OBJECT STYLE

What is West German Pottery ?

RACHAEL ADAMSComment
 West German Pottery in my living room at home. The bottle green urn is my most favourite piece. 

West German Pottery in my living room at home. The bottle green urn is my most favourite piece. 

West German Pottery, is the mid-century must have ceramic of the moment ! Featuring heavily in specialist vintage stores and vintage enthusiast homes, there are over 700 recorded styles (not including glazes!) to collect and right now at very reasonable prices. 

Known for its bold, bright decorative ceramics produced in the 50s, 60s and 70s, West German Pottery is an explosion of experimental coloured, glazed and shaped clay objects that some argue is a direct reaction of booming creativity after years of Nazi rule in the country.

The distinct style of the pottery is very easy to identify, as many pieces detail vibrant contrasting colours against a neutral or black base. A key design feature, is the ‘fat lava’ glaze, a thick, encrusted glaze that looks like an eruption as it bleeds down the ceramic.

Many West German Pottery pieces are sturdy and robust helping to facilitate international shipping. They vary greatly in silhouette and size from large cylinder shaped urns to Moroccan inspired bulb bottom vessels. Designers also experimented with different handles, positioning them in unusual places on jugs and pushing the boundaries on style and shape.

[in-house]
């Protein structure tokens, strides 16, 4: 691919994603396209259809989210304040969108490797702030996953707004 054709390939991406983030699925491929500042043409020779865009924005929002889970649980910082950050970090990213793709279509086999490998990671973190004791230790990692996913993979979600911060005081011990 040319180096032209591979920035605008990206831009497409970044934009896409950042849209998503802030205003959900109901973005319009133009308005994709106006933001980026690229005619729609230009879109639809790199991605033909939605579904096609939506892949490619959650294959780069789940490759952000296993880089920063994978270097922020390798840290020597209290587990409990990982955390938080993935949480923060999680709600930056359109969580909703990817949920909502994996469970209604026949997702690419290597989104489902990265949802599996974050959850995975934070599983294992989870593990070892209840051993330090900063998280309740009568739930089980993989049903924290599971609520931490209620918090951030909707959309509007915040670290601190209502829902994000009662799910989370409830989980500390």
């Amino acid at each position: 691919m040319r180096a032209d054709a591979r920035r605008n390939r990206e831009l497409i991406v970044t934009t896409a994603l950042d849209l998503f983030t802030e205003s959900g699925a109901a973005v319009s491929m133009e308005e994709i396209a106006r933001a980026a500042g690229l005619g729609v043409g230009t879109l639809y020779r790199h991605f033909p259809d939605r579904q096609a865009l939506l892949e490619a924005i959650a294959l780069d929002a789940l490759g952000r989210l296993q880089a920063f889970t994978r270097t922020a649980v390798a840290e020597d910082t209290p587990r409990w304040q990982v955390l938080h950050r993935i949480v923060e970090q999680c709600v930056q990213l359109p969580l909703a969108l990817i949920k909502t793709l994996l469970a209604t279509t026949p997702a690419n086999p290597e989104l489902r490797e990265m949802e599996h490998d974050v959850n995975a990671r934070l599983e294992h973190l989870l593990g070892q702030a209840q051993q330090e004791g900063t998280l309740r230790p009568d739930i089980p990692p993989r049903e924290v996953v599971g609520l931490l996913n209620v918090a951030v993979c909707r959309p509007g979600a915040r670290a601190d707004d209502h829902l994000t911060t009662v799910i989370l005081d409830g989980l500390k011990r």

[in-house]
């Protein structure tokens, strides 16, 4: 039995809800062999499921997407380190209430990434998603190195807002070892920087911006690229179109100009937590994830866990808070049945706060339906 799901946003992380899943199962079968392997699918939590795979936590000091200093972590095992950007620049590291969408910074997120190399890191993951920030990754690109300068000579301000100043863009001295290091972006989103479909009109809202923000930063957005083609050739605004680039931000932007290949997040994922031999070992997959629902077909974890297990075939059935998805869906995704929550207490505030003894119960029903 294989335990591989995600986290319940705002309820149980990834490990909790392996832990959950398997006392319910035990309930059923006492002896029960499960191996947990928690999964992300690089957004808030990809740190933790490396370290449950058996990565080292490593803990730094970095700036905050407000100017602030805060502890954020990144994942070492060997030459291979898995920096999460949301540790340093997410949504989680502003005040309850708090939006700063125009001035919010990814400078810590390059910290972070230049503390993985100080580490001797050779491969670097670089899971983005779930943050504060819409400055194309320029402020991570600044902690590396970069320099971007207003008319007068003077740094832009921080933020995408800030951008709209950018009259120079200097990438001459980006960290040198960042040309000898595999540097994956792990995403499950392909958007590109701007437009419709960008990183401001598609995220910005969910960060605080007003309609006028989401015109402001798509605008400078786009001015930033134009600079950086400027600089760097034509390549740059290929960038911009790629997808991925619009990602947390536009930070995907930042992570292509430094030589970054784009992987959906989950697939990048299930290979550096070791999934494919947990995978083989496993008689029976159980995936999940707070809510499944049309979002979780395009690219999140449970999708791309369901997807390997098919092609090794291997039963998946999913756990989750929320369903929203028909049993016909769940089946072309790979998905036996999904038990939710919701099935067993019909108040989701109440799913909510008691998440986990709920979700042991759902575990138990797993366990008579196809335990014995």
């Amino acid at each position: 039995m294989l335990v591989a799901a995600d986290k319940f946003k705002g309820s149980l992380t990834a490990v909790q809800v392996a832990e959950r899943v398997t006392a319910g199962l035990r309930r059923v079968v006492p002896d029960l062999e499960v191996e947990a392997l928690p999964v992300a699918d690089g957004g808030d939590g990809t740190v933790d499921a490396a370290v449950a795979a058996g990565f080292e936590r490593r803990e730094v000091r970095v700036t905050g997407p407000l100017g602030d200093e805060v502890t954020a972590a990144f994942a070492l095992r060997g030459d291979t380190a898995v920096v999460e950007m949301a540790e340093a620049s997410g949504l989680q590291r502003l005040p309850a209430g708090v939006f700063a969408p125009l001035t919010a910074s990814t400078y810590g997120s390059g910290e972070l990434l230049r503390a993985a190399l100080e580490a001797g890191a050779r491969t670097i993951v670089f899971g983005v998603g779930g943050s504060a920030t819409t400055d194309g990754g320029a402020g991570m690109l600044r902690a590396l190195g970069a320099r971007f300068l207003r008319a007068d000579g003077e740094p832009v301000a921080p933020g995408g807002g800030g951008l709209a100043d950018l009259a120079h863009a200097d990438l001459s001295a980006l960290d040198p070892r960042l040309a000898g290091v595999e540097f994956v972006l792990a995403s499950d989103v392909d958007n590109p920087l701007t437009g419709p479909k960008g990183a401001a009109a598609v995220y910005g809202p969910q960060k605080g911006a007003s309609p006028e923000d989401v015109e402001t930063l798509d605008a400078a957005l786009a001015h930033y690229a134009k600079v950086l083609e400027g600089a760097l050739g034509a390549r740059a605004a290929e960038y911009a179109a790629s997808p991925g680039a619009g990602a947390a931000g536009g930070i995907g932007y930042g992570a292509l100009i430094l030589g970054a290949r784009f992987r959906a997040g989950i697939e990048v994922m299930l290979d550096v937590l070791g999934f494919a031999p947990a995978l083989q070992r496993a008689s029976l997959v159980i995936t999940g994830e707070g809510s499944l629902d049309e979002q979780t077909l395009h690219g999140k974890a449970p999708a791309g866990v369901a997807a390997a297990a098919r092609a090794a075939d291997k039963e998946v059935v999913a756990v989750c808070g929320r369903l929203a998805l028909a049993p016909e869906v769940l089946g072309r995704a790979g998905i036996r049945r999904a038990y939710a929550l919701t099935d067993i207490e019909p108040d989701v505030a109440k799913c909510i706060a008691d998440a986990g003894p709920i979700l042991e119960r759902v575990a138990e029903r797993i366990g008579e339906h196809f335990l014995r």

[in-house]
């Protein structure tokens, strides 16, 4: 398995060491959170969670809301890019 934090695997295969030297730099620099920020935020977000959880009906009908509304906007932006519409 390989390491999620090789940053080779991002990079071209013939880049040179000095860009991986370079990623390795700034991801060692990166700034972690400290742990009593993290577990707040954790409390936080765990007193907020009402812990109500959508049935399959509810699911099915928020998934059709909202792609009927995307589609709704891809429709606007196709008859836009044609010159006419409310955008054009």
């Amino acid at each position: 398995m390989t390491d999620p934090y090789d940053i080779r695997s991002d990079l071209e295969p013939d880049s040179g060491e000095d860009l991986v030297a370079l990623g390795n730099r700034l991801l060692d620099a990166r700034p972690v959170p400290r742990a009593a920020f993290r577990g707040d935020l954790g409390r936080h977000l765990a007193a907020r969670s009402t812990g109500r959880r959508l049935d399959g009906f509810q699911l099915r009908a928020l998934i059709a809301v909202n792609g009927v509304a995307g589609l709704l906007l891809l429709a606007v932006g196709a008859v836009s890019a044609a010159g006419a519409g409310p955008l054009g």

West German Pottery, small cobalt blue with an unusual square handle picture in my lounge at home. 

West German Pottery, small cobalt blue with an unusual square handle picture in my lounge at home. 

Some of the post-war West German Pottery studios are still in business today, for example Scheurich, a large scale producer, creating around 200 different glazes per design. Ceramano and Ruscha, were two clay houses known for their high-end craftsmanship and elegant styles, where as Es Keramik was a leading studio famous for its striking use of colour and design.

It’s worth noting that not all West German Pottery is stamped however that is not to say the piece isn’t an original or lacks value. The pieces we have sourced in our store however are stamped and detail with W.German or West Germany and the production number. Some ceramics also identify the studio too. This can also be tracked by the colour of the base. Whilst most studios used an off white, Ceramona , Roth and Carstens all used a red brick clay.

Finally, if you’re unsure which era a piece of West German Pottery is from you can look out for specific design elements. Pieces from the early years ('50-58) are influenced by the previous Art Deco era which can be seen in their shapes. Around mid 60's, the introduction of volcanic glazes started to appear taking texture to a new level and thus ‘fat lava’ glaze was born. A final point worth mentioning if you are considering investing in West German Pottery is that colour ways such as greens/greys and all white are more rare and harder to come across than traditional reds, oranges, browns and neutrals, which sometimes can reflect in the price. 

 West German Pottery, a beautiful double handled white jug pictured in my bathroom at home. 

West German Pottery, a beautiful double handled white jug pictured in my bathroom at home. 

Visit our Chorlton store or shop our Instagram to see our ever-changing West German Pottery collection.